Whether over a 100 years old or built yesterday all buildings have defects.

Most people can probably see most defects for themselves during an open inspection. If that is the case why would you bother paying a so called “expert” to conduct an inspection.

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Typical crack in this house

A message received from a potential client cancelling an inspection raised this question sufficient for the writer to go and check the house in the next open inspection. This client indicated there was no need to inspect as there were too many cracks in the house and they would not be bidding for it at auction.

Off to the open inspection we trot and a quick walk through with a number of other people present all interested enough to have a look. The comments coming from these people included, this is a demo job; this needs bowling over etc.

These people too were expressing concern over the cracks.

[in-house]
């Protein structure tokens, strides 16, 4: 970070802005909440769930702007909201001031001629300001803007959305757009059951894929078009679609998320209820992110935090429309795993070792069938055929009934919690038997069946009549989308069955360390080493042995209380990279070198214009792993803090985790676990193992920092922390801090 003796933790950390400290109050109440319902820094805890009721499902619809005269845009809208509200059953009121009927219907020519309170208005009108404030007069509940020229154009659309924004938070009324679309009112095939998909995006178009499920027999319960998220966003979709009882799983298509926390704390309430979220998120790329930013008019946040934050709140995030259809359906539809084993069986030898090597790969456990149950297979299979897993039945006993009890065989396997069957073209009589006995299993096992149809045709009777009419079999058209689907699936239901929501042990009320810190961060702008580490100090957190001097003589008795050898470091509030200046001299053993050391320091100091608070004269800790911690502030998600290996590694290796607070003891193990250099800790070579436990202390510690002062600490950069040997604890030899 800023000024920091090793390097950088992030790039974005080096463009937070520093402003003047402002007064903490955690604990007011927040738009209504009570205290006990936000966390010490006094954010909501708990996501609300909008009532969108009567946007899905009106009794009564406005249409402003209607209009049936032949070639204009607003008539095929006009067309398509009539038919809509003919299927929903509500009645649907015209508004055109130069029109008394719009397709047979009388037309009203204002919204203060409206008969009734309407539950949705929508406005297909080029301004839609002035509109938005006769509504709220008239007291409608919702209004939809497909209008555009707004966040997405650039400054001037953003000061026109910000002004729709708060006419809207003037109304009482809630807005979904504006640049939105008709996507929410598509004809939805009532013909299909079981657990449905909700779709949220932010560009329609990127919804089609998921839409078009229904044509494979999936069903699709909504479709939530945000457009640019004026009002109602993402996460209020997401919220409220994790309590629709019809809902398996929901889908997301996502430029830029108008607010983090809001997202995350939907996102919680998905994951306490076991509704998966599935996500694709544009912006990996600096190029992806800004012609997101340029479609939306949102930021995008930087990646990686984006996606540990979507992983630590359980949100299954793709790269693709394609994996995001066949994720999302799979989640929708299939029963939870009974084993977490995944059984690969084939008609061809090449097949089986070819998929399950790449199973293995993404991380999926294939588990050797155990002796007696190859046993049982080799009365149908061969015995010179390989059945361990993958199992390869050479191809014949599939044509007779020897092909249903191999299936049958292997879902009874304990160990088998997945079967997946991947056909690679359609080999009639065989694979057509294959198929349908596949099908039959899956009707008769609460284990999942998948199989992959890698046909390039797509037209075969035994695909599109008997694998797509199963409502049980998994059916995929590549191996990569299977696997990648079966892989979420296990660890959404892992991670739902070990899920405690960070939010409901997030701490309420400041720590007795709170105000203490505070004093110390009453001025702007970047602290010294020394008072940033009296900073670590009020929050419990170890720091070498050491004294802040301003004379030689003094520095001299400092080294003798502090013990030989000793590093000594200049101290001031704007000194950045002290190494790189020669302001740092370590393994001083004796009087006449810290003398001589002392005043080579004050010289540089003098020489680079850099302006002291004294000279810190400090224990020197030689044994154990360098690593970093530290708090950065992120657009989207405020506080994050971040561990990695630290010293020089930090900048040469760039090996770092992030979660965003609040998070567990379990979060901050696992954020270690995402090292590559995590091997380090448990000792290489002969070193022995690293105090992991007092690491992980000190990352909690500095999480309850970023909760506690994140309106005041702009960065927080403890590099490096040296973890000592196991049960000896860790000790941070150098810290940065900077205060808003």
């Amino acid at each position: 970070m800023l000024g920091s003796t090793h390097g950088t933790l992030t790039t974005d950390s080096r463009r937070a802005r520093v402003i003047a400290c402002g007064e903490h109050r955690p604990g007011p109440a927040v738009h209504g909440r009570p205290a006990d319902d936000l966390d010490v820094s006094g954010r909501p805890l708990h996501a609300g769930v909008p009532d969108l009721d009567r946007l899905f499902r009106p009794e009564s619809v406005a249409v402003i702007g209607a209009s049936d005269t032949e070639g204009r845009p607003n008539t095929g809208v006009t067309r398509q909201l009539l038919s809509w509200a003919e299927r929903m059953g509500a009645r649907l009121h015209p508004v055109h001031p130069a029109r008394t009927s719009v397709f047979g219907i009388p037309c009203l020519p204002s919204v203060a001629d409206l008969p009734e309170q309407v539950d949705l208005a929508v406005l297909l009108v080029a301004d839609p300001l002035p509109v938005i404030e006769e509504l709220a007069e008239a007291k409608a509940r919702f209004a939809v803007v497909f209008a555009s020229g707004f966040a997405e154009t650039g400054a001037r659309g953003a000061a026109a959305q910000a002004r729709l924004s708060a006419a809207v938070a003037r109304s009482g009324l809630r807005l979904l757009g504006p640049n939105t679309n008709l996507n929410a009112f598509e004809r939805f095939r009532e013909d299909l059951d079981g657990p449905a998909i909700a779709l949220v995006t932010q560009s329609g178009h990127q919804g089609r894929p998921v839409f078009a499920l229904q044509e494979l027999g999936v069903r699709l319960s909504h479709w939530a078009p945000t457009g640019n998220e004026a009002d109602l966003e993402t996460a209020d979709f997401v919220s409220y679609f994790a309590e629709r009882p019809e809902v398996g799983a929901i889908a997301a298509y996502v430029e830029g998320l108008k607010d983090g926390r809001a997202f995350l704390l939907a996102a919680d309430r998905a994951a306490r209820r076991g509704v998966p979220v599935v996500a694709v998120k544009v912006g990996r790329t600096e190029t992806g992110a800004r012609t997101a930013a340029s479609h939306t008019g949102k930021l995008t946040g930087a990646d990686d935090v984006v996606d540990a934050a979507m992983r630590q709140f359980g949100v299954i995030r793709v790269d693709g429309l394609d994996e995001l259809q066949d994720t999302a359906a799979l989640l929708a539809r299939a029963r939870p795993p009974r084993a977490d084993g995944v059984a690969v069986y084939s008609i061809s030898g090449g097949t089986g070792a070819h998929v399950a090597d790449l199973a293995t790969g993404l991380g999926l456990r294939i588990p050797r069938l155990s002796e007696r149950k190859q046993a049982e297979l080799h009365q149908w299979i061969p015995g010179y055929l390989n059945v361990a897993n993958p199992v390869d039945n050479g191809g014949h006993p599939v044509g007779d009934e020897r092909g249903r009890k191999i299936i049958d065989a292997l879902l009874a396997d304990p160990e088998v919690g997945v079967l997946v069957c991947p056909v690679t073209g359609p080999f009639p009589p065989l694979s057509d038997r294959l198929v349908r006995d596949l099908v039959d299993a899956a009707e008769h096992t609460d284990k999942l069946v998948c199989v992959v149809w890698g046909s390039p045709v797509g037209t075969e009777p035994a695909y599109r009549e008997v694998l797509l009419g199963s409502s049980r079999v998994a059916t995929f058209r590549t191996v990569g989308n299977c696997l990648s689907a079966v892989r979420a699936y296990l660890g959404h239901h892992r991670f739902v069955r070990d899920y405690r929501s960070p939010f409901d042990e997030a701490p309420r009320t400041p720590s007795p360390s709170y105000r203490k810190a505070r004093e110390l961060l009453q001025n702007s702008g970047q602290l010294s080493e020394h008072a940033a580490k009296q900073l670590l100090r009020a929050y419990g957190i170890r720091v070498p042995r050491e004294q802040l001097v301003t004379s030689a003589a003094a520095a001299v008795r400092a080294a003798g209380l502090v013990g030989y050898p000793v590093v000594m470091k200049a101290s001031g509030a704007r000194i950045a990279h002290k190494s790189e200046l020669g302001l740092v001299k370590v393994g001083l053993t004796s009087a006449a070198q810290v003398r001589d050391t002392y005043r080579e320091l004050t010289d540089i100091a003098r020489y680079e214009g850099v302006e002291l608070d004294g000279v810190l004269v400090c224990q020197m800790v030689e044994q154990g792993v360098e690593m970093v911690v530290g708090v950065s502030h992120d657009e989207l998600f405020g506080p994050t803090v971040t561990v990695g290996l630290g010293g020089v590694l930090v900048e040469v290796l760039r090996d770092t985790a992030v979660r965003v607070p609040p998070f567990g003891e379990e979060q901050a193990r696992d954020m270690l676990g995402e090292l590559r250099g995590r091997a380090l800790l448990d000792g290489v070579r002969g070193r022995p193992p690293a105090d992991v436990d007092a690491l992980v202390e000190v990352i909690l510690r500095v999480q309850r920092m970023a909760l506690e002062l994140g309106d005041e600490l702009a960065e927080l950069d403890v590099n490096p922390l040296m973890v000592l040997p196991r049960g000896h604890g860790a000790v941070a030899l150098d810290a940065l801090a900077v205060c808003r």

There were a number of cracks in this house, the worst of which the standards classify as a category 2 crack. These are cracks that vary between 1.0 mm and 5.0 mm; are noticeable but easily filled. Doors & Windows might stick slightly. Depending on the neighbourhood you can fill them but they are likely to reappear at the change of season. In some suburbs this is common and realistically a condition of living in an older home at that location. I live in one.

Salt damp in bedroom

Salt damp in bedroom

So while a number of people including our client are stressing about cracking that in our opinion they do not need to stress about I found extensive salt damp in the walls of the house. In this instance this was a far more serious issue and one not noted or understood as being an issue at least by our client. We estimate the cost of rectifying the salt damp as in the vicinity (in this house) of around $ 10,000.00, a not insignificant sum.

This highlights the two reasons why you should seek the advice of an expert.

The first everyone would understand is without the expert many of these people would have bought a fault worth $ 10,000 to fix. A fault that if not corrected could cause respiratory health issues for anyone sleeping in the bedrooms affected.

The second and maybe not as obvious a reason is you may, without an expert to put context to a defect, may reject a house that does not have as serious an issue as you felt it did.